The government is actively promoting wage-peak arrangements because it allows older South Koreans to remain in the labor force longer without placing a large financial burden on employers. Prior to the introduction of the wage-peak concept, employers had a strong financial incentive to let older workers go because wage contracts strongly linked pay to longevity. Under a wage-peak arrangement, however, pay decreases according to a predetermined formula after an employee reaches a specific age. Although the exact details of such an arrangement can vary from one employer to another, a typical arrangement is a 10 percent reduction in pay for each year of employment after age 55. Before an employer can implement a wage-peak arrangement, the employer must negotiate the terms of the arrangement with relevant unions. The government is urging companies to use the labor-cost savings generated by wage-peak arrangements to create new positions for young workers. As of January 2016, all state-owned companies and public agencies and over half of major private-sector firms had adopted such arrangements.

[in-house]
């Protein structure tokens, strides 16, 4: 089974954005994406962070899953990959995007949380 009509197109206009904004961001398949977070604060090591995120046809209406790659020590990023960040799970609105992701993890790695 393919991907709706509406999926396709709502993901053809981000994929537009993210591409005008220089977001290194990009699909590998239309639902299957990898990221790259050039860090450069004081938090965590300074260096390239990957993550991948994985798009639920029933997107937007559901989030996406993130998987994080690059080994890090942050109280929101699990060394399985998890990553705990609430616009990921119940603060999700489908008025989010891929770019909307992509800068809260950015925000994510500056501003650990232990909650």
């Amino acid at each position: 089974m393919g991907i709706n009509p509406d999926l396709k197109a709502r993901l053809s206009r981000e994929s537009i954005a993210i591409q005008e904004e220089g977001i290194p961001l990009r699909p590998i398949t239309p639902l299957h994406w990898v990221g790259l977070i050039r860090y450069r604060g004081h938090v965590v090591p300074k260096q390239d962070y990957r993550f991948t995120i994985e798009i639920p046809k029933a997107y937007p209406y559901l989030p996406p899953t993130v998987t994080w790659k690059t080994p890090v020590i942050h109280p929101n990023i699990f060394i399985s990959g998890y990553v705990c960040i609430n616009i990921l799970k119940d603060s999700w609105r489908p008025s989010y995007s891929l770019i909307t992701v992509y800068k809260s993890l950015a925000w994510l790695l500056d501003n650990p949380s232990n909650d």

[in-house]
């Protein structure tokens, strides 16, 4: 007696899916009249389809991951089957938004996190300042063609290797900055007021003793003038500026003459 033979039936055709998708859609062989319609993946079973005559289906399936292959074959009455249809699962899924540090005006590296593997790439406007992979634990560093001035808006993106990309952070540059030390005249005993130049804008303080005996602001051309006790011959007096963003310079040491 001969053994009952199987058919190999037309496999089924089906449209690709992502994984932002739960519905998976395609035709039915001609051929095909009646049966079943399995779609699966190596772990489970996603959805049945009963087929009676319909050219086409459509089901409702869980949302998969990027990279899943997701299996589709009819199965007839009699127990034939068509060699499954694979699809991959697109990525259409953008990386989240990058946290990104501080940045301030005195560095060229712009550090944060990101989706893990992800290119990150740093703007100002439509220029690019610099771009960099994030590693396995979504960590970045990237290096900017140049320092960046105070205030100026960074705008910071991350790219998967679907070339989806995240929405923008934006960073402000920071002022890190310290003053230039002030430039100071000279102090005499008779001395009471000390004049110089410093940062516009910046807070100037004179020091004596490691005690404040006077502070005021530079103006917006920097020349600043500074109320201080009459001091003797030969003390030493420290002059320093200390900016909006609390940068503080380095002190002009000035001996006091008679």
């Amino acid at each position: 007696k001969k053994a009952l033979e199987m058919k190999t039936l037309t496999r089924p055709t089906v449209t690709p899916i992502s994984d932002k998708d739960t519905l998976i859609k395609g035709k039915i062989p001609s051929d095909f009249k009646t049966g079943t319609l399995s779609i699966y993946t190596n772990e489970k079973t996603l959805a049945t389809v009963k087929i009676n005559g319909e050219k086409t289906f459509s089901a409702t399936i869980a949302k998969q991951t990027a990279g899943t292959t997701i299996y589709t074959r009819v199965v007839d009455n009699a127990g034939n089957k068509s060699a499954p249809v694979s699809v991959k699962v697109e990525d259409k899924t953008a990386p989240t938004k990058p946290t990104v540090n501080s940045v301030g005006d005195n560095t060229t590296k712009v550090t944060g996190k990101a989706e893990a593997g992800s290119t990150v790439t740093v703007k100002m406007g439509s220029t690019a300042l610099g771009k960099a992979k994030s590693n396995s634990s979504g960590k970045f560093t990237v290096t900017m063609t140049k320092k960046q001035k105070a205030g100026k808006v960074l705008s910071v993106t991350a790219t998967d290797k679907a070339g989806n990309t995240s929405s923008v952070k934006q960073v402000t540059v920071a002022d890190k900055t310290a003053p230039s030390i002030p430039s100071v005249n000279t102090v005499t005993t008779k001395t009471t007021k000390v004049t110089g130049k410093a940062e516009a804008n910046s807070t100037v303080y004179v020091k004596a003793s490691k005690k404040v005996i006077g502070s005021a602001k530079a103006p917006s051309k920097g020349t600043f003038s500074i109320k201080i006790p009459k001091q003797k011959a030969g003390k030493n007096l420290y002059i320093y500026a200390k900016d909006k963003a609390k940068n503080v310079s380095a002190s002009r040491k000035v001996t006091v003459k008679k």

To help support older workers receiving lower pay under the wage-peak arrangements, the South Korean government passed legislation in December 2015 that enables workers aged 55 or older to request early disbursements from their employer-sponsored retirement accounts if (1) they have experienced a drop in pay as part of a wage-peak arrangement, and (2) their working hours have been adjusted by at least 1 hour per day or 5 hours per week for more than 3 months. Older workers can also request early disbursements if they switch from full-time employment to part-time employment or vice versa outside of a wage-peak arrangement.